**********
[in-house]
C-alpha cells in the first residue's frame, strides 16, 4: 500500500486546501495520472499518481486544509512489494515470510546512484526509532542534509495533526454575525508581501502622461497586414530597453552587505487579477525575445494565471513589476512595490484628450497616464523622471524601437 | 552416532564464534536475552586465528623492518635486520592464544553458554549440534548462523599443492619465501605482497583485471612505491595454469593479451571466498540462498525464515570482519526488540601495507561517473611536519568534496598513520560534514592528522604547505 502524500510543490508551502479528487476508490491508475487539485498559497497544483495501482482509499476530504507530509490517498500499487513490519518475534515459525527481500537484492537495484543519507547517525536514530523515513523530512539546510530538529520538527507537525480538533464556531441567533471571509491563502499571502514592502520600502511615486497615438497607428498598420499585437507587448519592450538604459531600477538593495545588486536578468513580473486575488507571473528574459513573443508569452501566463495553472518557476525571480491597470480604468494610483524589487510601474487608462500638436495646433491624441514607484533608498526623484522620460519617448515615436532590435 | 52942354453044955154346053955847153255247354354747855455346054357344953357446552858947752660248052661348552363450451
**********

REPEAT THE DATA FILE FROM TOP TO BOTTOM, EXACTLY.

[in-house]
C-alpha cells in the first residue's frame, strides 16, 4: 500500500486546501495520472499518481486544509512489494515470510546512484526509532542534509495533526454575525508581501502622461497586414530597453552587505487579477525575445494565471513589476512595490484628450497616464523622471524601437 | 552416532564464534536475552586465528623492518635486520592464544553458554549440534548462523599443492619465501605482497583485471612505491595454469593479451571466498540462498525464515570482519526488540601495507561517473611536519568534496598513520560534514592528522604547505 502524500510543490508551502479528487476508490491508475487539485498559497497544483495501482482509499476530504507530509490517498500499487513490519518475534515459525527481500537484492537495484543519507547517525536514530523515513523530512539546510530538529520538527507537525480538533464556531441567533471571509491563502499571502514592502520600502511615486497615438497607428498598420499585437507587448519592450538604459531600477538593495545588486536578468513580473486575488507571473528574459513573443508569452501566463495553472518557476525571480491597470480604468494610483524589487510601474487608462500638436495646433491624441514607484533608498526623484522620460519617448515615436532590435 | 52942354453044955154346053955847153255247354354747855455346054357344953357446552858947752660248052661348552363450451